5 Reasons IBM Is A Buy Whether You Like The Weather Or Not


  • IBM Q3 revenue falls yet again, but not much after adjustments.
  • Its transition towards being a service/consulting company continues ahead, though slower than originally thought.
  • The acquisition of weather.com assets bodes well for the future.


Last month, IBM Corp. (NYSE:IBM) released its Q3 2015 results, and on the surface, it looked like more of the same: lower revenue for the 14th quarter in a row. However, below the surface, the transition away from hardware toward high-end consulting and services, especially in the IoT area, continues unabated. This can readily be seen when, last week, IBM announced the acquisition of weather.com (but not The Weather Channel). In my opinion, this transaction indicates the new direction more than any other acquisition the company has made. Consider this article a follow-up to an article I wrote about IBM's 1st-quarter results: "IBM: Sometimes Flat Is Good - 9 Positive Points From Q1 Conference Call".

In this article, I argue that IBM's concentration on high-end, proprietary and unique products and services will finally drive profits toward $20/share and the stock price at least 50% higher.

The techniques I developed for studying turbulence, like weather, also apply to the stock market.

- Benoit Mandelbrot

Weather is everywhere, including the latest quarterly statement

When IBM reported earnings, it mentioned weather three different times, in what was a harbinger of the deal with weather.com a week later. SVP and CFO Martin Schroeter mentioned weather in terms of a contract with a "major global airline" to use "weather conditions" to "optimize fuel load". Another comment concerned a "European Hospitality Company" which is "looking at structured data such as frequency and timing of credit card purchases, combined with unstructured data including social chatter on Twitter (TWTR) and real-time weather". A third client is looking at a solution that "will combine the client's internal data with all kinds of external real-time data sources such as current weather patterns, local events and social commentary". If you think about all the applications there are for real-time weather data, it is enormous and adds to IBM's proprietary arsenal. For example, it is hard to imagine any airline not being interested in IBM's weather analytics, when you consider airlines spent over $46 billion on fuel in 2014.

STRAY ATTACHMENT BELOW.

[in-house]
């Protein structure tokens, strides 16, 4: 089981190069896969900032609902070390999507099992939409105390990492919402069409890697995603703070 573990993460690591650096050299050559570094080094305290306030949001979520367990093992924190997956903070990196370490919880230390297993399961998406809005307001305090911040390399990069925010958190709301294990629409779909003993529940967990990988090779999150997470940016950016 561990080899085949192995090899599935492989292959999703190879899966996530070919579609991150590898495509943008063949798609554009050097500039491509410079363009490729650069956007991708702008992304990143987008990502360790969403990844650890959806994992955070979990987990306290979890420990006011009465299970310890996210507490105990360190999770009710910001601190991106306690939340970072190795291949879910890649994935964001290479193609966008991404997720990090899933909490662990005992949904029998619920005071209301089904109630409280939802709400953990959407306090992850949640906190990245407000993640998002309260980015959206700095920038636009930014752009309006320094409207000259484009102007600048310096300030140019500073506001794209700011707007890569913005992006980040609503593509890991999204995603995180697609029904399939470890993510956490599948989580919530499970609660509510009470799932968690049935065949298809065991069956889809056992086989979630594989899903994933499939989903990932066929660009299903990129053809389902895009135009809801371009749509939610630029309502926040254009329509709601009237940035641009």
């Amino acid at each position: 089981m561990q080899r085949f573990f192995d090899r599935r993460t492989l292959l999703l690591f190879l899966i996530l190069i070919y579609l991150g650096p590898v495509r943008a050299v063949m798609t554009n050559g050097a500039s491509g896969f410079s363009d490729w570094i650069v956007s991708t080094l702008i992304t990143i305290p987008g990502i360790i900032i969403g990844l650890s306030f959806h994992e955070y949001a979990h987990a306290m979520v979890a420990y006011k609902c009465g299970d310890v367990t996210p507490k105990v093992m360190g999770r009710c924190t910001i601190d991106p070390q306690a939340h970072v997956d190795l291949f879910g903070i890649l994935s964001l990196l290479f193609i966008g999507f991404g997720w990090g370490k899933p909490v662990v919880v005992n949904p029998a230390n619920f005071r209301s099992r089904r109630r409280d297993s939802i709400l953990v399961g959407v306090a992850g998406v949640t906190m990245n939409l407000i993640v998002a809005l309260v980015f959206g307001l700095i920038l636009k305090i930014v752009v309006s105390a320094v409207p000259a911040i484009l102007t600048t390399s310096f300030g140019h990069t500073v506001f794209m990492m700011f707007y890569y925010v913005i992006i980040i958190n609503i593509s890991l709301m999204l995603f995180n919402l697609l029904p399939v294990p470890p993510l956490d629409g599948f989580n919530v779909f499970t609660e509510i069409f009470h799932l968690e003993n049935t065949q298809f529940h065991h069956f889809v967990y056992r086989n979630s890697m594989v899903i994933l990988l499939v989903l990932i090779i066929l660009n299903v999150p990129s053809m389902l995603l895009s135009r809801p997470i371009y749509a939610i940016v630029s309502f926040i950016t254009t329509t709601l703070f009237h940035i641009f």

IoT is a huge market for IBM's consulting and analytics service